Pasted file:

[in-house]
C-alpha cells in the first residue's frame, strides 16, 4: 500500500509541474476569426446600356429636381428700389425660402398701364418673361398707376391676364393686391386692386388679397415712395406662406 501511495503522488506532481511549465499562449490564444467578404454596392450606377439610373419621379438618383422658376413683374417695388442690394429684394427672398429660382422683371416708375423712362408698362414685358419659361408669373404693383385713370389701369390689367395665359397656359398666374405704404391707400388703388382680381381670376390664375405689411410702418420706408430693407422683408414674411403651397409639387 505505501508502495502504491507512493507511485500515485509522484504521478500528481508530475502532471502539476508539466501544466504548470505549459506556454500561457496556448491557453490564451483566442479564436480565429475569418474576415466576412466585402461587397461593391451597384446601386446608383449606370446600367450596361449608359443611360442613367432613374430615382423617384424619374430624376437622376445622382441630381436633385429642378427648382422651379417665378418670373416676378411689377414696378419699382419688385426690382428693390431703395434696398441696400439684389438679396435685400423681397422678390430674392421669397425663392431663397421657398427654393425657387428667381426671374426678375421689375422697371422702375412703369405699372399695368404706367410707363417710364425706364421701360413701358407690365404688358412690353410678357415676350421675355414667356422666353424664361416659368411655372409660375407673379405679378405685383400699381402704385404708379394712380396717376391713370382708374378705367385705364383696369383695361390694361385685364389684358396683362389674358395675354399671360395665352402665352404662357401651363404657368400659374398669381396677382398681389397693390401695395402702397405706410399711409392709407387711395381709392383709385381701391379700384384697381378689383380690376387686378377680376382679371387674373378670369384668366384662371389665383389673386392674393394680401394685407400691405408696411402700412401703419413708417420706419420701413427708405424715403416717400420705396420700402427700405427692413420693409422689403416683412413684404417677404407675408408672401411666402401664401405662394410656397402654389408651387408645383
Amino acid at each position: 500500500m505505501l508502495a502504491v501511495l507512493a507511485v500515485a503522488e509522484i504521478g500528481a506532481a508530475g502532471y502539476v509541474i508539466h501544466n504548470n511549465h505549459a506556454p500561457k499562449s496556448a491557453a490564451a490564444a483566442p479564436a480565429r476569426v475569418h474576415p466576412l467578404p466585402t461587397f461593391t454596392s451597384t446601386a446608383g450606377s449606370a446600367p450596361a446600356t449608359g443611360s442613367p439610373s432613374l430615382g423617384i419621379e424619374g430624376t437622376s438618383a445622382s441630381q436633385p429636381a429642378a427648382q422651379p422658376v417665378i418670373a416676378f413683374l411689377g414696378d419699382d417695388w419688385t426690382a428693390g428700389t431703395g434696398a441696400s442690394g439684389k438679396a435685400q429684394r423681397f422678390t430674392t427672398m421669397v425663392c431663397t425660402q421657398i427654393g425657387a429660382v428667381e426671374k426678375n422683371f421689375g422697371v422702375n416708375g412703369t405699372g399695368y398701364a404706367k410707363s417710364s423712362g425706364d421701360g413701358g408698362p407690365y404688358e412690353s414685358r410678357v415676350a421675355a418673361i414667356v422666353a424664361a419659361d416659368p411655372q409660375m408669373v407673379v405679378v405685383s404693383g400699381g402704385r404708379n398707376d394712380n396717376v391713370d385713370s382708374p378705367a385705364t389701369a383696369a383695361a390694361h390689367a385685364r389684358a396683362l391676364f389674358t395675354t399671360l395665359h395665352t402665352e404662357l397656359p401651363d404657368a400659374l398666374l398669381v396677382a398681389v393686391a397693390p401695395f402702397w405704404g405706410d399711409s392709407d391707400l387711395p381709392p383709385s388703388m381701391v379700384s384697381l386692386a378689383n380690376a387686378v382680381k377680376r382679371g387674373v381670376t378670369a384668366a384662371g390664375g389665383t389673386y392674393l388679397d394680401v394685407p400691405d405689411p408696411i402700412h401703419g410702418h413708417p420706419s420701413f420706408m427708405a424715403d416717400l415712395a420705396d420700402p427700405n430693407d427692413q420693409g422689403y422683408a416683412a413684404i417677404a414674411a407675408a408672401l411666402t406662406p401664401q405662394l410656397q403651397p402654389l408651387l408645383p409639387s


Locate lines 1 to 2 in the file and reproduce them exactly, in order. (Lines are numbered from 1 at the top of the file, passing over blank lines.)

[in-house]
C-alpha cells in the first residue's frame, strides 16, 4: 500500500509541474476569426446600356429636381428700389425660402398701364418673361398707376391676364393686391386692386388679397415712395406662406 501511495503522488506532481511549465499562449490564444467578404454596392450606377439610373419621379438618383422658376413683374417695388442690394429684394427672398429660382422683371416708375423712362408698362414685358419659361408669373404693383385713370389701369390689367395665359397656359398666374405704404391707400388703388382680381381670376390664375405689411410702418420706408430693407422683408414674411403651397409639387 505505501508502495502504491507512493507511485500515485509522484504521478500528481508530475502532471502539476508539466501544466504548470505549459506556454500561457496556448491557453490564451483566442479564436480565429475569418474576415466576412466585402461587397461593391451597384446601386446608383449606370446600367450596361449608359443611360442613367432613374430615382423617384424619374430624376437622376445622382441630381436633385429642378427648382422651379417665378418670373416676378411689377414696378419699382419688385426690382428693390431703395434696398441696400439684389438679396435685400423681397422678390430674392421669397425663392431663397421657398427654393425657387428667381426671374426678375421689375422697371422702375412703369405699372399695368404706367410707363417710364425706364421701360413701358407690365404688358412690353410678357415676350421675355414667356422666353424664361416659368411655372409660375407673379405679378405685383400699381402704385404708379394712380396717376391713370382708374378705367385705364383696369383695361390694361385685364389684358396683362389674358395675354399671360395665352402665352404662357401651363404657368400659374398669381396677382398681389397693390401695395402702397405706410399711409392709407387711395381709392383709385381701391379700384384697381378689383380690376387686378377680376382679371387674373378670369384668366384662371389665383389673386392674393394680401394685407400691405408696411402700412401703419413708417420706419420701413427708405424715403416717400420705396420700402427700405427692413420693409422689403416683412413684404417677404407675408408672401411666402401664401405662394410656397402654389408651387408645383